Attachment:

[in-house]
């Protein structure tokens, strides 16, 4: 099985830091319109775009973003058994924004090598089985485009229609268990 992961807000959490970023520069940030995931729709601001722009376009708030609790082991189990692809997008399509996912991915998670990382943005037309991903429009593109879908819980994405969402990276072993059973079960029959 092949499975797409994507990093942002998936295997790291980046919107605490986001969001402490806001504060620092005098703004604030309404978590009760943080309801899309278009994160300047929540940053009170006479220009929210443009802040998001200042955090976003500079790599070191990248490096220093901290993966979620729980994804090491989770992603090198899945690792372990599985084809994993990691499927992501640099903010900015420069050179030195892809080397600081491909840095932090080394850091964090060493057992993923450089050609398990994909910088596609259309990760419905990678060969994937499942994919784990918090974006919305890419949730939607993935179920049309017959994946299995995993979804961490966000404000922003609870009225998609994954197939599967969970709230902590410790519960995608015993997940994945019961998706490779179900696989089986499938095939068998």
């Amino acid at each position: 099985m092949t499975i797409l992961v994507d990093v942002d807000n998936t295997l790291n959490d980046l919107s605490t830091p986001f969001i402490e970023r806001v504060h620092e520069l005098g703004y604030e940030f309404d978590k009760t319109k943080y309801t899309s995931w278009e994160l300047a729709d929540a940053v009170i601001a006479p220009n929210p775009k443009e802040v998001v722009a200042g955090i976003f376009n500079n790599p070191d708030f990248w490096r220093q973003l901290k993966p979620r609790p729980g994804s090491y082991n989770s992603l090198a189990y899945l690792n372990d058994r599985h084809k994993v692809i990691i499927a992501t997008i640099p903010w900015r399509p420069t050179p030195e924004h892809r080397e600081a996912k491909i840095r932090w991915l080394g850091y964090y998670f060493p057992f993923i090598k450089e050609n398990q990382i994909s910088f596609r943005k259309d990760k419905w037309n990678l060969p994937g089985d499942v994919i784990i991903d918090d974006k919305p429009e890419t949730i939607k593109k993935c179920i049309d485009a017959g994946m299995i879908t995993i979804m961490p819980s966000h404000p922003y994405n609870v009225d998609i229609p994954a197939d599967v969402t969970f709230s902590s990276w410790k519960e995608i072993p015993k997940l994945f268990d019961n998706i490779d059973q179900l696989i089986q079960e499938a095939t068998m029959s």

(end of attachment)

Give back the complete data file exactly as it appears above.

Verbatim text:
[in-house]
């Protein structure tokens, strides 16, 4: 099985830091319109775009973003058994924004090598089985485009229609268990 992961807000959490970023520069940030995931729709601001722009376009708030609790082991189990692809997008399509996912991915998670990382943005037309991903429009593109879908819980994405969402990276072993059973079960029959 092949499975797409994507990093942002998936295997790291980046919107605490986001969001402490806001504060620092005098703004604030309404978590009760943080309801899309278009994160300047929540940053009170006479220009929210443009802040998001200042955090976003500079790599070191990248490096220093901290993966979620729980994804090491989770992603090198899945690792372990599985084809994993990691499927992501640099903010900015420069050179030195892809080397600081491909840095932090080394850091964090060493057992993923450089050609398990994909910088596609259309990760419905990678060969994937499942994919784990918090974006919305890419949730939607993935179920049309017959994946299995995993979804961490966000404000922003609870009225998609994954197939599967969970709230902590410790519960995608015993997940994945019961998706490779179900696989089986499938095939068998």
């Amino acid at each position: 099985m092949t499975i797409l992961v994507d990093v942002d807000n998936t295997l790291n959490d980046l919107s605490t830091p986001f969001i402490e970023r806001v504060h620092e520069l005098g703004y604030e940030f309404d978590k009760t319109k943080y309801t899309s995931w278009e994160l300047a729709d929540a940053v009170i601001a006479p220009n929210p775009k443009e802040v998001v722009a200042g955090i976003f376009n500079n790599p070191d708030f990248w490096r220093q973003l901290k993966p979620r609790p729980g994804s090491y082991n989770s992603l090198a189990y899945l690792n372990d058994r599985h084809k994993v692809i990691i499927a992501t997008i640099p903010w900015r399509p420069t050179p030195e924004h892809r080397e600081a996912k491909i840095r932090w991915l080394g850091y964090y998670f060493p057992f993923i090598k450089e050609n398990q990382i994909s910088f596609r943005k259309d990760k419905w037309n990678l060969p994937g089985d499942v994919i784990i991903d918090d974006k919305p429009e890419t949730i939607k593109k993935c179920i049309d485009a017959g994946m299995i879908t995993i979804m961490p819980s966000h404000p922003y994405n609870v009225d998609i229609p994954a197939d599967v969402t969970f709230s902590s990276w410790k519960e995608i072993p015993k997940l994945f268990d019961n998706i490779d059973q179900l696989i089986q079960e499938a095939t068998m029959s």